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Sound Samples & Downloads

Dunkel oder Licht
Franz SCHUBERT (1797-1828)
Der Strom, D. 565 [1:42]
Auf der Donau, D. 553 [3:25]
Fahrt zum Hades, D. 526 [4:30]
Grenzen der Menschheit, D. 716 [7:08]
Der Pilgrim, D. 794 [4:33]
Grablied für die Mutter, D. 616 [2:32]
Hoffnung, D. 637 [2:54]
Wandrers Nachtlied, D. 768 [2:19]
Die Mutter Erde, D. 788 [3:32]
Der Jüngling und der Tod, D. 545b [3:52]
An der Tod, D. 518 [1:20]
Der Tod und das Mädchen, D. 531 [2:29]
Totengräberweise, D. 869 [4:56]
Totengräberlied, D. 44 [2:28]
Das Grab, D. 569 [3:24]
Totengräbers Heimweh, D. 842 [6:19]
Litanei auf das Fest Allerseelen, D. 343 [2:08]
Cornelius Hauptmann (bass); Eric Schneider (piano)
rec. Spring 1996, Reitstadel, Neumarkt, Germany
CARUS-VERLAG 83.359 [59:34]

Experience Classicsonline

This recital was recorded in 1996, but I can find no evidence of any previous release. It comes out now on the house label of the distinguished German music publisher, Carus-Verlag. The recording is full and rich with balance between voice and instrument as close to perfect as you could wish. The booklet prints all the sung texts in German with English translation. There is some general information about the singer and the accompanist, but nothing about the music. Instead you will find a rather pointless essay by Hera Lind in which she reflects on the nature of the programme.
And the programme, entitled “Dark or Light”, is made up entirely of songs on the subject of mortality and death. We shouldn’t be surprised, then, if the overall effect is sombre. Cornelius Hauptmann has the perfect voice for this repertoire. His recorded credits include Sarastro with Sir Roger Norrington, as well as many others where a real bass voice is required. His lower register is strong and true, and though he does manage to lighten the tone when required, there’s very little even of a baritone quality when he ventures into the upper reaches. The voice is darkly beautiful, and he sings throughout with understanding and intelligence.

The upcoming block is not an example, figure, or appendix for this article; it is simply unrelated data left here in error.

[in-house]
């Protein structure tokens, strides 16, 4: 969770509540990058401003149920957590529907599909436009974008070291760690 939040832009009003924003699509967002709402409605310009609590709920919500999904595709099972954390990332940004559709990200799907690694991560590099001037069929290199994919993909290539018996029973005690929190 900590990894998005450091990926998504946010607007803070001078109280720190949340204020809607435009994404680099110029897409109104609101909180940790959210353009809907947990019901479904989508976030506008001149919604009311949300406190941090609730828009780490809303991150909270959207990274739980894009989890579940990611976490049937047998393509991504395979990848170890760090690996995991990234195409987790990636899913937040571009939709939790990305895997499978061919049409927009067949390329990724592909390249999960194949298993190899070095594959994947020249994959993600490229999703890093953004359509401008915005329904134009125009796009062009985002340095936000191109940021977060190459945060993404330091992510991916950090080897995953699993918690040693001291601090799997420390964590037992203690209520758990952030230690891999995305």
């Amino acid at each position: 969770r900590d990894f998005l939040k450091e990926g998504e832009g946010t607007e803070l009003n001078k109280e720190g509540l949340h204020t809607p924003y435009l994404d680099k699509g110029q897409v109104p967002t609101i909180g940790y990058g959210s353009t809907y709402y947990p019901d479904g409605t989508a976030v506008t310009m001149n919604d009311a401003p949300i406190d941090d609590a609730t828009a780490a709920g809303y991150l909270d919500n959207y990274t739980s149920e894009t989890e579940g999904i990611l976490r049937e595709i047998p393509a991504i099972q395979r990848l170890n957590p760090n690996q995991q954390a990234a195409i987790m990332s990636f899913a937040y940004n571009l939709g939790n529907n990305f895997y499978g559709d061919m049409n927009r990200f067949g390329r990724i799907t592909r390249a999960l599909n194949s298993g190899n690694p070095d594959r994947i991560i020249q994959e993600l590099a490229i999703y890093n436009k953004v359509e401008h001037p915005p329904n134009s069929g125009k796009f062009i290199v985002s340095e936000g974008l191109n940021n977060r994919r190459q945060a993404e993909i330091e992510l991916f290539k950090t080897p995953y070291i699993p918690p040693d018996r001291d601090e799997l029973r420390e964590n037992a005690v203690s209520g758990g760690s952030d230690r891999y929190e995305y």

His accompanist, Eric Schneider, proves a splendid partner. His playing is full of character, the duo a real collaboration. Inevitably, many of the songs are given in transposition for low voice, and this does not make life easy for the pianist. Transposed down a major third to G flat major, the accompaniment to Hoffnung, for example, could sound very gruff indeed. But Schneider works wonders with it, as does Graham Johnson, only a semitone higher, accompanying the divine Marjana Lipovšek on Hyperion. The song is a tricky one to bring off: its title, “Hope”, leads us to expect an optimistic song, but there is considerable irony too, with references to planting hope on one’s grave. Hauptmann is very successful in the role of insouciant youth, but also possesses just the right gravity to encompass the other elements in the song. At a slightly faster tempo, Marjana Lipovšek is more seductive. Both views are valid and satisfying.
Hauptmann’s ability to bring variety of colour into his singing is evident in the pianissimo passages in Wanderers Nachtlied. The real test, however, is how well he manages to impersonate the Maiden in D. 531; Death, we might think, will come more naturally to him. In fact he manages very well, and it is only in direct comparison with one or two female singers, notably Brigitte Fassbaender, again on Hyperion, that one hears the breathlessness of the Maiden’s entreaties brought out in a more natural way. Hauptmann’s reading is nonetheless very convincing, and his voice serves him wonderfully well for the second part of the song, though some will find the final bottom D flat is perhaps one sepulchral note too far.
The programme has been well devised, with some lighter moments. Totengräberweise, already surprisingly cheerful, is followed by a gravedigger’s song that could almost be a buffo aria from a Mozart opera. In both cases the singer characterises very well, skilfully lightening his voice the better to bring out the comic elements in D. 44.
A dark, bass voice is a considerable advantage in a song such as Das Grab. Here, with alarming prescience and daring for a twenty year-old, Schubert frequently has the voice and piano in unison, the more to evoke the cold stillness of the grave. Hauptmann sings three of the prescribed five verses of this song.
This most satisfying recital ends with the beautiful “Litany for the Feast of All Souls”. Hauptmann and Schneider create a wonderfully calm atmosphere here, and the performance is one of the finest of all. It is disappointing, however, and puzzling too, that of the many verses of this strophic song - the poem appears to have seven verses - they choose to perform only one. Janet Baker, with Geoffrey Parsons on EMI, sings three, which is probably enough. But to hear the sublime three-bar piano postlude only once is a pity, and Hauptmann’s performance certainly sounds incomplete.
William Hedley 







































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